Use of symptoms and risk factors to predict acute otitis media in infants

David P. McCormick, Kristofer Jennings, Linda C. Ede, Pedro Alvarez-Fernandez, Janak Patel, Tasnee Chonmaitree

Research output: Contribution to journalArticlepeer-review

14 Scopus citations


Objectives Infants and children with upper respiratory tract infection (URI) often have concurrent acute otitis media (AOM). Young infants have fewer specific symptoms than older children. The purpose of this study was to evaluate the usefulness of symptoms and other risk factors in predicting the presence of AOM in infants. Methods Healthy infants, age less than four weeks, were enrolled and followed prospectively for up to age one year. Infants were scheduled for a research visit when their parents noted the onset of symptoms. At each URI visit, parents first reported the severity of symptoms. An investigator then diagnosed the presence or absence of concurrent AOM. Risk factors and symptom scores for infants with and without AOM were studied. Results Infants (N = 193, mean age at first URI 3.9 ± 2.5 months) experienced 360 URI episodes and 63 AOM events. Symptoms consisting of fever, earache, poor feeding, restless sleep, and irritability together (ETG-5) were statistically associated with the prediction of AOM (P = 0.006). A multiple variable statistical model (J-Score) that included day care attendance, age, severity of cough and earache best predicted AOM (P < 0.001), with 95% specificity. Both ETG-5 and J-score yielded relatively low sensitivity for AOM prediction. Conclusions In infants with URI in the first year of life, severity of symptoms was significantly associated with concurrent AOM. Daycare attendance, presence and severity of earache and cough added to better correlation. These observations may have clinical application in identification of infants at risk for AOM.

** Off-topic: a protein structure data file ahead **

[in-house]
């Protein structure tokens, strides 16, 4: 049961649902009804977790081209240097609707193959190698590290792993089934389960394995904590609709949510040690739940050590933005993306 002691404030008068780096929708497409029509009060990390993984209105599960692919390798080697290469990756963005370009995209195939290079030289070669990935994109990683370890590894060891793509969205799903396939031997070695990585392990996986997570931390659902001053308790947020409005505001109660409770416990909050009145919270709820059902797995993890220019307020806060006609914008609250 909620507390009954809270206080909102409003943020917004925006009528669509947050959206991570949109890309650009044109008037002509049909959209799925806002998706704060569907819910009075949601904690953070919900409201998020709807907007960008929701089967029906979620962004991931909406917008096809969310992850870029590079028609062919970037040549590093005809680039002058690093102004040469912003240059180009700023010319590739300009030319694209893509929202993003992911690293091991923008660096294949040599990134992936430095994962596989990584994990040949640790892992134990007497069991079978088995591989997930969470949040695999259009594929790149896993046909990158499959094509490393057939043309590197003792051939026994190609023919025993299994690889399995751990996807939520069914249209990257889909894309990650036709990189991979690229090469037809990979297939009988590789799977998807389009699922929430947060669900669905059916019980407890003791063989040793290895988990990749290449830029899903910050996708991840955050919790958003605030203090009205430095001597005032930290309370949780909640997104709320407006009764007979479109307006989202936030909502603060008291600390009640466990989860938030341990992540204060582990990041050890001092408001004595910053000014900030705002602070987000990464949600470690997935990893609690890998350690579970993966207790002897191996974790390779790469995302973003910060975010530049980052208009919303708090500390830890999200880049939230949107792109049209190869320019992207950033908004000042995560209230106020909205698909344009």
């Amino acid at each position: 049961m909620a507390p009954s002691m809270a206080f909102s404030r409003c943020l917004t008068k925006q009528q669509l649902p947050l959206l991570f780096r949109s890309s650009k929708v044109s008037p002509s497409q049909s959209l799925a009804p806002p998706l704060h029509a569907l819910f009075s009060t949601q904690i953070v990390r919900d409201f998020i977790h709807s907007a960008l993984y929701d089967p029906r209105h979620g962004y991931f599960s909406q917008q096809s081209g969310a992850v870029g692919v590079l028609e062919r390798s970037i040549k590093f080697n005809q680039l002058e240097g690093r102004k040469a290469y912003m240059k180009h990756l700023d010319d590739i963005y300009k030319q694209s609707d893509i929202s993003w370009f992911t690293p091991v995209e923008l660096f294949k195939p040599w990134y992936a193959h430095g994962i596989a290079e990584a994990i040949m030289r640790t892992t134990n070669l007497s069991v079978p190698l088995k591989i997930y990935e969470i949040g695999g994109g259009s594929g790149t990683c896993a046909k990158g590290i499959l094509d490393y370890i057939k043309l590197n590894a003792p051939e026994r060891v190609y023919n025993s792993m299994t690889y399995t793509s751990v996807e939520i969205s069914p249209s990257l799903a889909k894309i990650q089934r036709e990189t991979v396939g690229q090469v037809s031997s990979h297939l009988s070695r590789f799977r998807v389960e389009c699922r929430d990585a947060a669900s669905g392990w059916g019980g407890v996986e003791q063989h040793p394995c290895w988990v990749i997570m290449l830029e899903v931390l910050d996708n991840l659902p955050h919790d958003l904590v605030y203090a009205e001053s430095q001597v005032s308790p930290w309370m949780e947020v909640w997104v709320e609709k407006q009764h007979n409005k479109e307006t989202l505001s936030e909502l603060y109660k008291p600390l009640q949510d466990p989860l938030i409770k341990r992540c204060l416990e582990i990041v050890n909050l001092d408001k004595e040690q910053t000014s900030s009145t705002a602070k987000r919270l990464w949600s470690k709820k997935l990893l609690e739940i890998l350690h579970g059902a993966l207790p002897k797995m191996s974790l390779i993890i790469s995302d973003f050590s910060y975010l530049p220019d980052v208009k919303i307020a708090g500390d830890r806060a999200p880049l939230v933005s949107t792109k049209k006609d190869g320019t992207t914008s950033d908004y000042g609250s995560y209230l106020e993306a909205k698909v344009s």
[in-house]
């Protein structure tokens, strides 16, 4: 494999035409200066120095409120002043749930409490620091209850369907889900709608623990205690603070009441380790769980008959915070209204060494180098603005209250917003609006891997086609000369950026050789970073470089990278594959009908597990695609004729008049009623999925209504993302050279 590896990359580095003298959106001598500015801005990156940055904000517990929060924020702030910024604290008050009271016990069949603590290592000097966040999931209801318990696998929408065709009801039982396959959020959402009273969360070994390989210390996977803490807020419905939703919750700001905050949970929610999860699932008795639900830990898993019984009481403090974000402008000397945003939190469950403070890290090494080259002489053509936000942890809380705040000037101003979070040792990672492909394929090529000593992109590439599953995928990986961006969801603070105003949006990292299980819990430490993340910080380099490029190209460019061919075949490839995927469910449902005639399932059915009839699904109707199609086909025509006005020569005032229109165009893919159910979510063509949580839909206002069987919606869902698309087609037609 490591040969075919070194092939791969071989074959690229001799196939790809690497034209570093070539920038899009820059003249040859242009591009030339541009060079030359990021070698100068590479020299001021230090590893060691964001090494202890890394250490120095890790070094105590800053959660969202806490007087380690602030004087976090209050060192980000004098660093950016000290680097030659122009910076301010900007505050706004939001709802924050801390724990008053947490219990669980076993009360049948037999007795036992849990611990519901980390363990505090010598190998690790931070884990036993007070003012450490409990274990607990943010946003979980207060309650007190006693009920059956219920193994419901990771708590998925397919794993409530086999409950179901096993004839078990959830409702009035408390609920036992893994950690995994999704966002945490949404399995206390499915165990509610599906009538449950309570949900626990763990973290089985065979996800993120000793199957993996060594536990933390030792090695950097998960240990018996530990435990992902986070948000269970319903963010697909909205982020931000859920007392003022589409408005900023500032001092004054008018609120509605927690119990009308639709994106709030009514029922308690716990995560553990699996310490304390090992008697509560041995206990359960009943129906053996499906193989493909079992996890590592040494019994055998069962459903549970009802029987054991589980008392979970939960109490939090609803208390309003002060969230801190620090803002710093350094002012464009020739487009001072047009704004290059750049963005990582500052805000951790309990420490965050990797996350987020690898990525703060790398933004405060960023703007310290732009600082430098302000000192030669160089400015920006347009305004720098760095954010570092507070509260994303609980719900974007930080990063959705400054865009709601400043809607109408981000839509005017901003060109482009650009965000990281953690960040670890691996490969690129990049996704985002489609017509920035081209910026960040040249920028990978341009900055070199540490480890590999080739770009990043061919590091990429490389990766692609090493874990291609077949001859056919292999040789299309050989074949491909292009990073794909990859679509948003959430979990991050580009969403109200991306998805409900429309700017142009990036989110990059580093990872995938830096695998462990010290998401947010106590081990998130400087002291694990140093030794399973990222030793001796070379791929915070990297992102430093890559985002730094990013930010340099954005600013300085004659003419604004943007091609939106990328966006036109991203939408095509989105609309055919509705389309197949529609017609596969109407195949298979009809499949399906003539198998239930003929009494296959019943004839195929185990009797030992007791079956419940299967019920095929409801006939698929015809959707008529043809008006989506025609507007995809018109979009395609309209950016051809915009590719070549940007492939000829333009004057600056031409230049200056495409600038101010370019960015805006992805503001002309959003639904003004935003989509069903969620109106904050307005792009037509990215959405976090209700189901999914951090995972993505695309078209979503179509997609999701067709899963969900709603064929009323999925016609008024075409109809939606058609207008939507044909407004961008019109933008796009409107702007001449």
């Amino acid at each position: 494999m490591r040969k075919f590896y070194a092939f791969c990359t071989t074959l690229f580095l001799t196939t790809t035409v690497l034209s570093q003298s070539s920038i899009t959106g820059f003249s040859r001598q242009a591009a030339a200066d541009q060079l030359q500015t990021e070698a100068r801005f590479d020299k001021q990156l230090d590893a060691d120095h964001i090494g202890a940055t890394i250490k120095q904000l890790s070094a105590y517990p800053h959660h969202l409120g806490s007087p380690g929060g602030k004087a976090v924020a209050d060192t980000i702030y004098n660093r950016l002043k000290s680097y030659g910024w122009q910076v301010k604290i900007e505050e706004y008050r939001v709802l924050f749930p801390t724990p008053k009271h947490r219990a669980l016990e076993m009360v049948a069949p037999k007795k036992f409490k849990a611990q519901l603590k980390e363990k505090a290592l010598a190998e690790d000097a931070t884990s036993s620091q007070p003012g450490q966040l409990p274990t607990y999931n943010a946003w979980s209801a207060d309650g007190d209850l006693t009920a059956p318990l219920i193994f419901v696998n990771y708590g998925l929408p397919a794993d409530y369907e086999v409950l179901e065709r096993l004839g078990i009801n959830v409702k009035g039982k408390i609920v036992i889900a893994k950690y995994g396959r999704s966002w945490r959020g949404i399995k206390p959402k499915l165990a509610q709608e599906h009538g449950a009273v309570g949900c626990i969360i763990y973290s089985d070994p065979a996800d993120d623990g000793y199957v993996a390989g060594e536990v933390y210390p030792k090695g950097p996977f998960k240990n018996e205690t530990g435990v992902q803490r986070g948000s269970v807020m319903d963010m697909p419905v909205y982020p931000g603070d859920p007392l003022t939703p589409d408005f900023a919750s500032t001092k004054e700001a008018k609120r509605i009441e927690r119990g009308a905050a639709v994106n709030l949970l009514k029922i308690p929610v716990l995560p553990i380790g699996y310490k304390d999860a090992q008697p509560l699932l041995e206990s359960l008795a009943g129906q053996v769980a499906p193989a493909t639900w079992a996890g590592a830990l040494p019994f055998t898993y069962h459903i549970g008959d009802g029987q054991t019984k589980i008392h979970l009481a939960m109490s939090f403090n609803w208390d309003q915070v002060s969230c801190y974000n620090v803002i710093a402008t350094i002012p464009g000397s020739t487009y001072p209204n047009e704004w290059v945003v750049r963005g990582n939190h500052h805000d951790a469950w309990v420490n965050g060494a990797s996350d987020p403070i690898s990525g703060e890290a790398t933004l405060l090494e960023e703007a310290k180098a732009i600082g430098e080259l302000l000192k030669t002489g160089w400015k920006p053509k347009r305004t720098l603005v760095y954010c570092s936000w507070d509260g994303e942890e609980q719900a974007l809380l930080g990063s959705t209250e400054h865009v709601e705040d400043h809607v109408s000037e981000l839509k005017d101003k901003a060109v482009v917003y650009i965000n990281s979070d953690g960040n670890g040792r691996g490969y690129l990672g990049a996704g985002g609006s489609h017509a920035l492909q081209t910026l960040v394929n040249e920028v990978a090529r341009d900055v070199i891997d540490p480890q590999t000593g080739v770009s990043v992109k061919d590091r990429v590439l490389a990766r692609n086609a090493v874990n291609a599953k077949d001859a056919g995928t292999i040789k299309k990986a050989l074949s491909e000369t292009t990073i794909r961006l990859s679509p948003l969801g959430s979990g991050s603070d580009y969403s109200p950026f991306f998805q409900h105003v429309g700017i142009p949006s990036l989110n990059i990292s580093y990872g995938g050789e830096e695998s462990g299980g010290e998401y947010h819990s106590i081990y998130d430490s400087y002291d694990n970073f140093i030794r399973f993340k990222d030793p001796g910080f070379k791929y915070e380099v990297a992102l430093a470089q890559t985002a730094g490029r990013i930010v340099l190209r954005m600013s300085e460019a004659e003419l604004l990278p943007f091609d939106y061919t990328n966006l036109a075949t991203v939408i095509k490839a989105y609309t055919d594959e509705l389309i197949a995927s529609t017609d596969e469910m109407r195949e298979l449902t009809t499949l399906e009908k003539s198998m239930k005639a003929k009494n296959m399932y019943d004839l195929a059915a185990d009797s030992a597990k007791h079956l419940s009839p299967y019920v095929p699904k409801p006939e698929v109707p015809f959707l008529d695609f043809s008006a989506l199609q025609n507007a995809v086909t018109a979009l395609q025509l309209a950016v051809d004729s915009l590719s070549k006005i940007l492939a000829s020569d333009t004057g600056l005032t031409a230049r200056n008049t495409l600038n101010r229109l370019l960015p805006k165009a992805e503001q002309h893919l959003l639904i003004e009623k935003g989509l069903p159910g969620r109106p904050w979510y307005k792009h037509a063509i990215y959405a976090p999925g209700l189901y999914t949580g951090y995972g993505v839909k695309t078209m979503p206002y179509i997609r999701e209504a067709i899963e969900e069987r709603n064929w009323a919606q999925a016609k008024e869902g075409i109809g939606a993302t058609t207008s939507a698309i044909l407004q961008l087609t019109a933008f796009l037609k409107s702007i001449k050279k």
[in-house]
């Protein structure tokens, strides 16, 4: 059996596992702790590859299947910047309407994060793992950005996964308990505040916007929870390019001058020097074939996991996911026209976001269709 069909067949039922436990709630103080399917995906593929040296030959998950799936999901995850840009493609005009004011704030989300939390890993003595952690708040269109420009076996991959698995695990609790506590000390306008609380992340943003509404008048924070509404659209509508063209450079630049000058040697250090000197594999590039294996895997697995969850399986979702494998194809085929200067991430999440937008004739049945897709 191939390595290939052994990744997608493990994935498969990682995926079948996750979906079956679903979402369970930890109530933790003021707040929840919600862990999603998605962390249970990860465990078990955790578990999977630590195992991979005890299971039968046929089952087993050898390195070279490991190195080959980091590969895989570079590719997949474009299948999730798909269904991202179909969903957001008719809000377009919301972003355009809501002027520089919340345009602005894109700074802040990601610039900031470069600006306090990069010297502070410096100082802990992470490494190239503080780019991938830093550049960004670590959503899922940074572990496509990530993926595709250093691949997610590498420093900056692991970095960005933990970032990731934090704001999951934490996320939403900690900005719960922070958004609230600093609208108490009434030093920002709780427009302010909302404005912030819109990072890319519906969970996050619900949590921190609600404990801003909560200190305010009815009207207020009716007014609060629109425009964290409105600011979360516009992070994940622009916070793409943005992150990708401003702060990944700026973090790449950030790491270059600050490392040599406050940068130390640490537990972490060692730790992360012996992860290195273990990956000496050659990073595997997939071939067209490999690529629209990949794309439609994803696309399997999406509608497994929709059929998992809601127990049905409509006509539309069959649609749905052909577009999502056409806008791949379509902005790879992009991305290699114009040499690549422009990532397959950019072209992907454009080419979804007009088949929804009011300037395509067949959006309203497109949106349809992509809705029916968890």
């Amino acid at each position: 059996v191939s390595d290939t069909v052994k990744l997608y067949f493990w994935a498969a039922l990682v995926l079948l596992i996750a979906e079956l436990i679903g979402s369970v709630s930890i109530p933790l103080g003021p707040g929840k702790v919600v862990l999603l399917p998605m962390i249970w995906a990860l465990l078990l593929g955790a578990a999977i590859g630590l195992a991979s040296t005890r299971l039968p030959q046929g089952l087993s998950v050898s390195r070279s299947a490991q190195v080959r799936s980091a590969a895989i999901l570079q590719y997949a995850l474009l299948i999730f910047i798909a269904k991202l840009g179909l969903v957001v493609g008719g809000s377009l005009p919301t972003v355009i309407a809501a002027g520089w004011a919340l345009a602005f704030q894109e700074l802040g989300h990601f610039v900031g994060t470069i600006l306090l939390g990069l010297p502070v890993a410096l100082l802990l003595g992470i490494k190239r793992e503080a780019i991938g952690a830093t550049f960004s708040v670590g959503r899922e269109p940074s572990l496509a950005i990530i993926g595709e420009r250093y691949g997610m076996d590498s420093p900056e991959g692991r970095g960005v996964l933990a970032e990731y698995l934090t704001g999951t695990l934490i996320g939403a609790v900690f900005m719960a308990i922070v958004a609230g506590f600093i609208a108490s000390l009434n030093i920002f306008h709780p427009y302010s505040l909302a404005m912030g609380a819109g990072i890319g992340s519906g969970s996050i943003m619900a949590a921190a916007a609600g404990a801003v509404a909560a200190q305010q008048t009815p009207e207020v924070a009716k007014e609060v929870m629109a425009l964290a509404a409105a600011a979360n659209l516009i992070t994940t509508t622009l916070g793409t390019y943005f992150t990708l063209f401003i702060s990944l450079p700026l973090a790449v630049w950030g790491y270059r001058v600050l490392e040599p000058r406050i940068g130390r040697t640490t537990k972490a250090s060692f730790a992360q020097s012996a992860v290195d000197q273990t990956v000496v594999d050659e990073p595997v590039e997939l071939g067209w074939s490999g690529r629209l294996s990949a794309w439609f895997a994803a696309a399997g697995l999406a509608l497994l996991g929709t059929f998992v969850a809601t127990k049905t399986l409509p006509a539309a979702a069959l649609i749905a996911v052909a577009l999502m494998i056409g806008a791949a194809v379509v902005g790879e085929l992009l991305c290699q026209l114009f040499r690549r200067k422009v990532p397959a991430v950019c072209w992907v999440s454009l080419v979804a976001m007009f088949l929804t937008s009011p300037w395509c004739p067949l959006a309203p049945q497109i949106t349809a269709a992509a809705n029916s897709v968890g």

Original languageEnglish (US)
Pages (from-to)55-59
Number of pages5
JournalInternational Journal of Pediatric Otorhinolaryngology
StatePublished - Feb 1 2016


  • Acute otitis media
  • Child
  • Diagnosis
  • Infant
  • Respiratory infection
  • Symptoms

ASJC Scopus subject areas

  • Pediatrics, Perinatology, and Child Health
  • Otorhinolaryngology


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